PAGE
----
Kansans have two chances to vote on Kris Kobach next month — on Kobach himself in the gubernatorial race, and on his legacy in the Secretary of State (SOS) race. Kobach’s tenure as SOS has been marred with mismanagement: failures to update the SOS website, shortfalls in overseeing election technology and officials, tens of thousands of Kansans unable to navigate the bureaucratic red tape that Kobach created in the voter registration process, and failed and costly court battles. Kansans must choose how to move that office forward.
Polling shows that the SOS race is competitive. The Democrat, Brian “BAM” McClendon, is running an actual campaign, something that Kansas Democrats do not always do. McClendon is a former Google and Uber executive who has returned to Kansas, but grew up here, graduated from KU, and co-founded the nonprofit KSVotes.org to promote online voter registration. This is his first run for office.
The Republican, Scott Schwab, should normally be favored in a down-ballot race like this simply by being a Republican in Kansas, but has had a muted campaign. A native Kansan who works in healthcare sales, Schwab has served in the state legislature from Johnson County for 13 years and, most relevant, formerly chaired the House Elections Committee. His legislative voting record easily puts him in the Brownback-Kobach mold of Republicans.
What does a secretary of state do? Kobach has been unusually visible for the office, becoming a national media darling on immigration and taking side jobs writing political columns and consulting for other states on immigration. But the main duties of the job include election administration, voter registration, registering businesses, and publishing legal and informational documents. It is a technical and bureaucratic position.
Neither candidate possesses Kobach’s flamboyant personality, but there are real issues in this race beyond style. Their answers to July 14 questionnaires in the Topeka Capital-Journal show some differences.
Schwab frames his candidacy around continuing Kobach’s policies like the proof of citizenship regulation — since ruled unconstitutional — and voter ID. He also shares Kobach’s belief that voter fraud from internal and external threats is a serious concern in Kansas. And his response to increasing voter participation indicates that he does not see that as a main responsibility of the SOS, but rather something that campaigns and local election officials should emphasize.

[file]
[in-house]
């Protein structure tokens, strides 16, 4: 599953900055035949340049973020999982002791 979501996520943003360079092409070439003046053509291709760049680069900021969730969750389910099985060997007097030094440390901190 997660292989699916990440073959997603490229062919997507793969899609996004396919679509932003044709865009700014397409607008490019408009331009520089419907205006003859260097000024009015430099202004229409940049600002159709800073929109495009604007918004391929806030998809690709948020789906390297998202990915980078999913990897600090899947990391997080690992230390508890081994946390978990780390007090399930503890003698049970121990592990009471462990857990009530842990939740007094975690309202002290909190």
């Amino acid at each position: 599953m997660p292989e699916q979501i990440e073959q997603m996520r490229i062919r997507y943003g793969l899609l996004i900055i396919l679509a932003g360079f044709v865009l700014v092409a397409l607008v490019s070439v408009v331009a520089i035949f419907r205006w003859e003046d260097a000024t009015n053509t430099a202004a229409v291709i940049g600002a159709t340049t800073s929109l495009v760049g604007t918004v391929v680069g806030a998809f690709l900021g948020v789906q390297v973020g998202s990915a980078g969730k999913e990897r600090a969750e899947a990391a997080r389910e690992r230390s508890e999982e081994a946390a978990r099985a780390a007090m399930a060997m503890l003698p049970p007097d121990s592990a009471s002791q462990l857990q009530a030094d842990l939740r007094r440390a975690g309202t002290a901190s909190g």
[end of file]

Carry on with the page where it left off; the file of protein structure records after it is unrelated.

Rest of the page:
McClendon shares the concern for cyber security and electoral integrity, but does not share Kobach’s dubious belief that undocumented immigrants are a massive voter fraud threat in Kansas. Nor does he share Kobach and Schwab’s support for proof of citizenship regulations. He endorses voter ID laws that ensure citizen access to proof of identification. McClendon also views encouraging voter participation as more central to the SOS role than Schwab.
Importantly, Kansans may not realize that under Kobach’s Crosscheck system, they are footing the bill to allegedly quality check voter rolls in dozens of other states. Yes, readers, you are paying to vet voter rolls in states like Mississippi and Alabama. Independent studies have found Crosscheck to have major accuracy issues, leading several states to abandon it recently. Schwab supports continuing Crosscheck as is, but McClendon is more skeptical of it.
Kansans should understand that they are voting on Kobach’s policy legacy in the SOS race. Down-ballot races matter for how tax dollars are spent and the quality of services Kansans receive. The next SOS might not share Kobach’s eccentric flair, but voters can choose to continue Kobach’s policies or vote for change. Learn more about the candidates and make informed choices.
Patrick. R. Miller is an Assistant Professor of Political Science at the University of Kansas.